Morales Surges While Other Progressives Flail in Latest Election Results; Mosqueda Explains Why She’ll Stay Through the End of This Year

1. UPDATE: On Friday afternoon, District 2 incumbent Tammy Morales pulled ahead of challenger Tanya Woo and now has 50.15 percent of the vote, a gap of 317 points. Alex Hudson conceded to Joy Hollingsworth in District 3, and District 7 incumbent Andrew Lewis conceded to Bob Kettle.

Dan Strauss (District 6, Northwest Seattle) officially pulled ahead of challenger Pete Hanning after King County Elections posted its latest set of results on Thursday, while the other two incumbents seeking reelection—Tammy Morales (District 2, Southeast Seattle) and Andrew Lewis (District 7, downtown and Queen Anne) began closing the gap on their opponents, Tanya Woo and Bob Kettle.

As is typical in local elections, progressive voters who were losing (or barely winning) on election night pulled ahead significantly in this first large batch of later results, though generally not enough to come back from election-night trouncings.

With another 47,000 votes counted, Strauss now leads Hanning 50-49, while Woo is a little more than three points ahead of Morales, at 51.5-48.2. That’s a big gain for Morales since election night, when Woo was leading by almost nine points, making this a competitive race.

Lewis, meanwhile, is now 7 points behind conservative challenger Kettle, at 46.2 to his opponent’s 53.4—a seven-point gap that’s unlikely to close unless the remaining ballots are wildly lopsided compared to those counted so far.

In the open seat for District 4 (Northeast Seattle), Ron Davis is now 6 points behind Maritza Rivera, with 46.7 percent of the vote to Rivera’s 52.9. In the other races in which no candidate has conceded (Districts 1 and 3—Rob Saka v. Maren Costa and Joy Hollingsworth v. Alex Hudson), the more progressive candidates remain double digits behind their centrist opponents.

In short, the new council will most likely consist of seven moderates (Sara Nelson plus six new members, one appointed by the council when Teresa Mosqueda leaves to join the County Council), plus Strauss and, potentially, Morales—a major shift from its current, more progressive makeup, and a sign that voters were in the market for candidates who promised harsher policies toward drug users, unsheltered people, and people committing low-level crimes.

2. Council budget committee chair Teresa Mosqueda, the presumptive winner of the King County Council seat being vacated by Joe McDermott, has come under pressure from left-leaning activists to resign now, before the council loses as many as seven progressive members, so that the council can appoint a progressive to serve until the next election. Under the city charter, the council has 20 days to replace a council member who resigns after their final day in office.

It’s an absurd argument, for a number of reasons, not least among them that most of the current council already votes in lockstep with Mayor Bruce Harrell, who openly backed many of the moderates who are currently leading in the races for open seats. A scenario in which Mosqueda “pushes through” a left-leaning candidate like former Lorena González aide Brianna Thomas would require support from both Andrew Lewis and Dan Strauss, against a council president (Debora Juarez) who would almost certainly oppose the idea, assuming that all the other progressives on the council got on board.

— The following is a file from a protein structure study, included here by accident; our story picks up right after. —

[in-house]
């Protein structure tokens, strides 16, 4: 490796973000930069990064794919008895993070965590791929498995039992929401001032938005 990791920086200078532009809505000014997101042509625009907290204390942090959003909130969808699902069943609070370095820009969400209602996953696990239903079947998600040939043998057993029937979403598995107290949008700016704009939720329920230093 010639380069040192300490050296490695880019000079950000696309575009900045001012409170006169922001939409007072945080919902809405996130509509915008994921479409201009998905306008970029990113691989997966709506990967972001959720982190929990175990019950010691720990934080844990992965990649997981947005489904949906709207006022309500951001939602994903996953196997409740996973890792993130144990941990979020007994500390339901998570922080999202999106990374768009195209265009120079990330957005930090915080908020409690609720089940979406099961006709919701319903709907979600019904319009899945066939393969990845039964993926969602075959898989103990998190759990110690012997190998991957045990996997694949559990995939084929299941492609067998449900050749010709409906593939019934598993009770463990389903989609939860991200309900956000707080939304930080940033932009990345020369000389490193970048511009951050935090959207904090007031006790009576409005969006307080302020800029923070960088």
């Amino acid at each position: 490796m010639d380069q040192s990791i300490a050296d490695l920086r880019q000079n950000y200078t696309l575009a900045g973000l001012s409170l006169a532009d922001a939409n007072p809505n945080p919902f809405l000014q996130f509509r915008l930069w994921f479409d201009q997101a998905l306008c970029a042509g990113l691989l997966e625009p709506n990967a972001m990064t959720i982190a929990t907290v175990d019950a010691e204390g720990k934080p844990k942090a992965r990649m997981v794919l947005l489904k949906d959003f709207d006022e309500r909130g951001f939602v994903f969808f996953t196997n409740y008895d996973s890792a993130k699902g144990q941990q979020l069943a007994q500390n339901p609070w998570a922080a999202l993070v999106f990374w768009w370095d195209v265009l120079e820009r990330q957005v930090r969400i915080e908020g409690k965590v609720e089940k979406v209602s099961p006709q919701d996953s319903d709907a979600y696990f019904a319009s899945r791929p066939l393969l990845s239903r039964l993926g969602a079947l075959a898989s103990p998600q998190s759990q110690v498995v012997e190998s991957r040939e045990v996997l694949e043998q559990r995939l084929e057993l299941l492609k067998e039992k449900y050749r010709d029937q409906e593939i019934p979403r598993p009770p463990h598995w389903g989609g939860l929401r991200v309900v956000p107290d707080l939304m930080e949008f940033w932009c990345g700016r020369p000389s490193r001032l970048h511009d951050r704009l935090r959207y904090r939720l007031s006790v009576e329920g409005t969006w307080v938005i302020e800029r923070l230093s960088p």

More important than that hypothetical, however, is the fact that Mosqueda’s budget committee will still be meeting to hammer out revenue options for future budget years until December, when the council is scheduled to vote on new taxes that could include expansion of the JumpStart payroll tax, which is earmarked primarily for affordable housing, and a local capital gains tax. “We have unfinished business in the Budget Committee that we won’t even get the chance to start voting on” until December, Mosqueda noted.

Neither Mosqueda nor her staff are independently wealthy, and living without a paycheck for six to eight weeks could represent a significant hardship, as it would for most people.

Whoever the council appoints next year will serve until the end of next year; if they run for the seat in 2024 and win, they will serve until Mosqueda’s original term ends in 2025, and will have to run again then.


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4 thoughts on “Morales Surges While Other Progressives Flail in Latest Election Results; Mosqueda Explains Why She’ll Stay Through the End of This Year”

  1. It is election day not election week, month, etc. How we manage to go backwards efficiency wise is pathetic

    1. It would help if voters would not wait until 7 PM on Election Day to deposit their ballots into their local ballot boxes. It shouldn’t take a week to fill out the ballot.

      1. I’m one of those who waits until the last day to do my ballot. I’ve been voting long enough (since 1980) that I have seen many candidates do something awful in the waning days of the campaign, including at least 3 DUIs.

    2. Been in Seattle long? This isn’t “going backwards.” It’s been like this for years. I think it mostly is because ballots only have to be postmarked by Election Day.

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